Star Wars: Empire at War E3 2005 Impressions

We revisit LucasArts' and Petroglyph's upcoming real-time strategy game at E3 2005.


We had a chance to take an updated look at Star Wars: Empire at War, the upcoming real-time strategy game from LucasArts and Petroglyph (a developer composed of many members of the original Westwood Studios team). While we had previously brought you an updated look at the game in advance of the show, at E3, we were able to see some new features in action, such as the galactic map and the role of hero characters in the game.

The galactic map we saw resembled a computerized star map that included each major planet in the Star Wars system (including Alderaan, Tattooine, Hoth, and others), marking each one's current affiliation (either neutral or under the control of the Empire or the Rebel Alliance), as well as the location of trade routes among planets. While you won't be able to create trade routes yourself (they'll exist independently throughout the galaxy), you'll want to capture any and all planets through which trade routes pass, since these planets will produce a much larger supply of credits. As we've revealed previously, the game won't use any kind of traditional resource management systems; instead of mining for gold, you'll actually sit back and watch the credits roll in from the planets you control. And wealthy trade planets will give you much more, and will therefore be primary targets for ambitious commanders. The galaxy map will also be where you commission your armies, and it will serve as a sort of disembodied haven for any other units you don't have deployed, such as units you have retreated from battle to save yourself the expense of producing new ones.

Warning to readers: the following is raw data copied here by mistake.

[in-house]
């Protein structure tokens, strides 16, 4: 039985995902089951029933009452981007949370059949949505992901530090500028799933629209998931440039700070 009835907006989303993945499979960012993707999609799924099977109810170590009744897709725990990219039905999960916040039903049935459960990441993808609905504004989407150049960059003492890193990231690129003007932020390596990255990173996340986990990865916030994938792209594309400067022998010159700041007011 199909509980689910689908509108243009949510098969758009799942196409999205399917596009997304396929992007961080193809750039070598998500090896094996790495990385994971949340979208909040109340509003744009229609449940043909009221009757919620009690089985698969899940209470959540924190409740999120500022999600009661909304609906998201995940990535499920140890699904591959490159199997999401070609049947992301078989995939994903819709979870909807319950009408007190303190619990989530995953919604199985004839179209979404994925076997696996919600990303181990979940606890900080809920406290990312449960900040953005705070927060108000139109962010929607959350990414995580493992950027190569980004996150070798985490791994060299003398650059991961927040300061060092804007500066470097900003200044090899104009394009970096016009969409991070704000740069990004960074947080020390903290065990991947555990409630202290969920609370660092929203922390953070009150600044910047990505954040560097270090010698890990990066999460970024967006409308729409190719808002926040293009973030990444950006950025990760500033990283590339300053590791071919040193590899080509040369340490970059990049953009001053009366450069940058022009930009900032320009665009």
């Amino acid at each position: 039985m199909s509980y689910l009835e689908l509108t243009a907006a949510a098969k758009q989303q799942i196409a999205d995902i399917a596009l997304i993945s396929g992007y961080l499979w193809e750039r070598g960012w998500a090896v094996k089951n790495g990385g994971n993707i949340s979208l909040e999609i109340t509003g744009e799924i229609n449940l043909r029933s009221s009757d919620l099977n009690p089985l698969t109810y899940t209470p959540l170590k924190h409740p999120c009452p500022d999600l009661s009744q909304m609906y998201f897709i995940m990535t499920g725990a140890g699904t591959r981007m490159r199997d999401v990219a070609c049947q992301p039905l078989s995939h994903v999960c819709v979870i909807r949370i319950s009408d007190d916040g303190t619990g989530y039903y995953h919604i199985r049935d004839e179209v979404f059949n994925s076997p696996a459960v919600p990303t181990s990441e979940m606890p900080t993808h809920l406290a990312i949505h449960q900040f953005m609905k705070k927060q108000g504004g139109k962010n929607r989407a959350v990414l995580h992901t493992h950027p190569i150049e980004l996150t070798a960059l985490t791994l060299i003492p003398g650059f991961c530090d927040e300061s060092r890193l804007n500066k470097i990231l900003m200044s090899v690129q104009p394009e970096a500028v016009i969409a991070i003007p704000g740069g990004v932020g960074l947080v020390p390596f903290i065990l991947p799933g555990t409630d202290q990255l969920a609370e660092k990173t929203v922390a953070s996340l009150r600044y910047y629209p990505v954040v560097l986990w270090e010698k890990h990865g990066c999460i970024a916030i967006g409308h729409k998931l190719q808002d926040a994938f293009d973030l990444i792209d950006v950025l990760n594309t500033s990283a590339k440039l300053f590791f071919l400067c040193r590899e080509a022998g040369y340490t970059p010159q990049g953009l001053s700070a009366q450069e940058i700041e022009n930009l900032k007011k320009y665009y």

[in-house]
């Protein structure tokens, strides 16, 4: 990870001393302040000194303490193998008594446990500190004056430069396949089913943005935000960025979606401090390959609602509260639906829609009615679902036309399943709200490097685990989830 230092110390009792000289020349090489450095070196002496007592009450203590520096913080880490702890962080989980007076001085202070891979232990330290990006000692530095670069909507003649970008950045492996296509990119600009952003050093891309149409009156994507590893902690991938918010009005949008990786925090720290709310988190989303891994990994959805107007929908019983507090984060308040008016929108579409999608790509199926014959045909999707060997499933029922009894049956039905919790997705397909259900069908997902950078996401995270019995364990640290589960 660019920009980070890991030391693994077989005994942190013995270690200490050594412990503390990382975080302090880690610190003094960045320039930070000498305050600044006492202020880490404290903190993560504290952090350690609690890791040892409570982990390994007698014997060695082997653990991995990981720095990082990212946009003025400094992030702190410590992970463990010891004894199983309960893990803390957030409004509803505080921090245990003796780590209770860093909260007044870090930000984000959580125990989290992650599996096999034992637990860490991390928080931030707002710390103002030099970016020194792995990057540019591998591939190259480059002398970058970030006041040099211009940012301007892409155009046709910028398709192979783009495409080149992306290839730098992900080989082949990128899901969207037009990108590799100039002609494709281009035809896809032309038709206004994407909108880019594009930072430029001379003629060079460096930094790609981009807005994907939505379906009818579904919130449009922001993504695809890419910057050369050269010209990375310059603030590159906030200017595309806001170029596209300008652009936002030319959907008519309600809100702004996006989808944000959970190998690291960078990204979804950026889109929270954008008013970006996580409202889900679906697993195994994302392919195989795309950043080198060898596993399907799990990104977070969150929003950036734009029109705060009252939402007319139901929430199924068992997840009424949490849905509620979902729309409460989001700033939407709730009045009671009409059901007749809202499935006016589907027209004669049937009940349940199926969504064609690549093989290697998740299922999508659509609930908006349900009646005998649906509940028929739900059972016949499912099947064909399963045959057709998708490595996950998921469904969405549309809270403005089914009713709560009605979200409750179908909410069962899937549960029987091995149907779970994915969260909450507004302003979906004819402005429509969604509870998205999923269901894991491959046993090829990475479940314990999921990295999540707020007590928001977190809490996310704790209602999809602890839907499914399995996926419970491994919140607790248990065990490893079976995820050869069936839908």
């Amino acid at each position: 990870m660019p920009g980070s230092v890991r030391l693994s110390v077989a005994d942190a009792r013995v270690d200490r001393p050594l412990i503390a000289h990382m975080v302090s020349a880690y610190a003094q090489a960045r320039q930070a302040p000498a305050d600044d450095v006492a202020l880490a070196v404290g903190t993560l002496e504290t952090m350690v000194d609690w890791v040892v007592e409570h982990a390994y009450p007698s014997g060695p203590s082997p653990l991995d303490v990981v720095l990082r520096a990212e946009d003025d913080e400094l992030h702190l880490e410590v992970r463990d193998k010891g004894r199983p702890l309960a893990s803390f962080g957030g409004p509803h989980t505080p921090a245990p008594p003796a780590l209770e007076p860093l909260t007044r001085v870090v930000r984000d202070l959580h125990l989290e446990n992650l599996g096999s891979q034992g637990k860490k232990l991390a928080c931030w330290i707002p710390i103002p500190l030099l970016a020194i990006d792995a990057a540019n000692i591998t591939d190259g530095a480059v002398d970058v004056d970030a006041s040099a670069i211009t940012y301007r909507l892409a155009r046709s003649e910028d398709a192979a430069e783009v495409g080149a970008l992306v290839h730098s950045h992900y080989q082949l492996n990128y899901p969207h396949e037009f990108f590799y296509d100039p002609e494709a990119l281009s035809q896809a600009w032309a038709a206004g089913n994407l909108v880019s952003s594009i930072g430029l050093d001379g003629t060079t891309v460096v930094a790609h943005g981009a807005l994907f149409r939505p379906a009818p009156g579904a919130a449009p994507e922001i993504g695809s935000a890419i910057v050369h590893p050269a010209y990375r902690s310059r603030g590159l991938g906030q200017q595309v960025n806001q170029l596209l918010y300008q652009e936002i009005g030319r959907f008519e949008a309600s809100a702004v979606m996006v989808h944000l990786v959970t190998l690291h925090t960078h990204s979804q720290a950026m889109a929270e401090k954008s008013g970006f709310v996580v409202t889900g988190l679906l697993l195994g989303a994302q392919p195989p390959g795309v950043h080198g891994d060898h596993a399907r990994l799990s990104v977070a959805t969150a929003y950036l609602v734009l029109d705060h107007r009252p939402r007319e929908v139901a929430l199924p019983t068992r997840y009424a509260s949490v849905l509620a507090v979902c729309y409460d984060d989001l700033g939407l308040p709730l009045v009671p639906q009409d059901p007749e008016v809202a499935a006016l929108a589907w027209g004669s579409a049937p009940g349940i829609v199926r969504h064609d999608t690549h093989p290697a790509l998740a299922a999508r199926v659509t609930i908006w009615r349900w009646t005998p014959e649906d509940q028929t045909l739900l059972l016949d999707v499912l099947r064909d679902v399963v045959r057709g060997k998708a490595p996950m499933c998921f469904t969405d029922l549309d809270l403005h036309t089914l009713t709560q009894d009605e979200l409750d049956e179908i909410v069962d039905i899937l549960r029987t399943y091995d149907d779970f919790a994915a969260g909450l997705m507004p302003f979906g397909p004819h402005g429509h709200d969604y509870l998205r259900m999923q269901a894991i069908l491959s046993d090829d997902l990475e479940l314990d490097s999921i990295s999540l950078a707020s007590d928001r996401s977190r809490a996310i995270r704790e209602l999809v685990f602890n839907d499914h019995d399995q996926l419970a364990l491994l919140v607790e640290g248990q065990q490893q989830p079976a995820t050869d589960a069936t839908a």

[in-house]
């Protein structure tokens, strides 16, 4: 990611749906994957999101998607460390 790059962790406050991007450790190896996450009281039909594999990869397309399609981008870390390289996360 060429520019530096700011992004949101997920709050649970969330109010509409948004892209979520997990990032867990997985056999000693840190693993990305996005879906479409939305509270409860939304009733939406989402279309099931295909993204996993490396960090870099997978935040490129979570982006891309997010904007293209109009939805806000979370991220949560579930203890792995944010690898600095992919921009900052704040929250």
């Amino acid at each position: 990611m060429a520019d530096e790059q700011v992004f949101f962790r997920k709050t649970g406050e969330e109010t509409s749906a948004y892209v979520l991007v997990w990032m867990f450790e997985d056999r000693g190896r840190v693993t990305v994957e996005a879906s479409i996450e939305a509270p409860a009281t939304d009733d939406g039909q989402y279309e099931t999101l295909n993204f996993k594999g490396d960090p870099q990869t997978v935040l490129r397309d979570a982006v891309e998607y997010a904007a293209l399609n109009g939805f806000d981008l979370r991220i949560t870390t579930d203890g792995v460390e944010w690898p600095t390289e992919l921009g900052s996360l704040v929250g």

We also had a chance to see heroes in action, or more specifically, the most infamous antihero in the Star Wars universe: Darth Vader. The dreaded Lord Vader appears on the ground as a relatively small-looking infantry unit, black robes and all, since the game will attempt to model relative scale between stormtroopers, snowspeeders, AT-ATs, and Imperial walkers. However, his fearsome command of the Force, which grants him such powers as Force push (which lets him blast a shock wave along the ground around him, thus flattening any enemy infantry units) and Force crush (which lets him lift most small and medium vehicles clean off the ground--with his mind, of course--before crushing them).

Empire at War continued to look very impressive graphically. The game seemed to do a good job of modeling the relative scale between different types of units and vehicles, and it featured spectacular explosions, complete with billowing smoke and heat shimmer effects, whenever a vehicle went down in flames. While exact details on the game's multiplayer modes remain scarce, Petroglyph is still willing to confirm that current plans include a quick-action skirmish mode for up to eight players, as well as a possible campaign-style multiplayer mode in which one player will play the Rebel Alliance while the other will play the Empire. We'll have more details on this promising strategy game as we near its release later this year.

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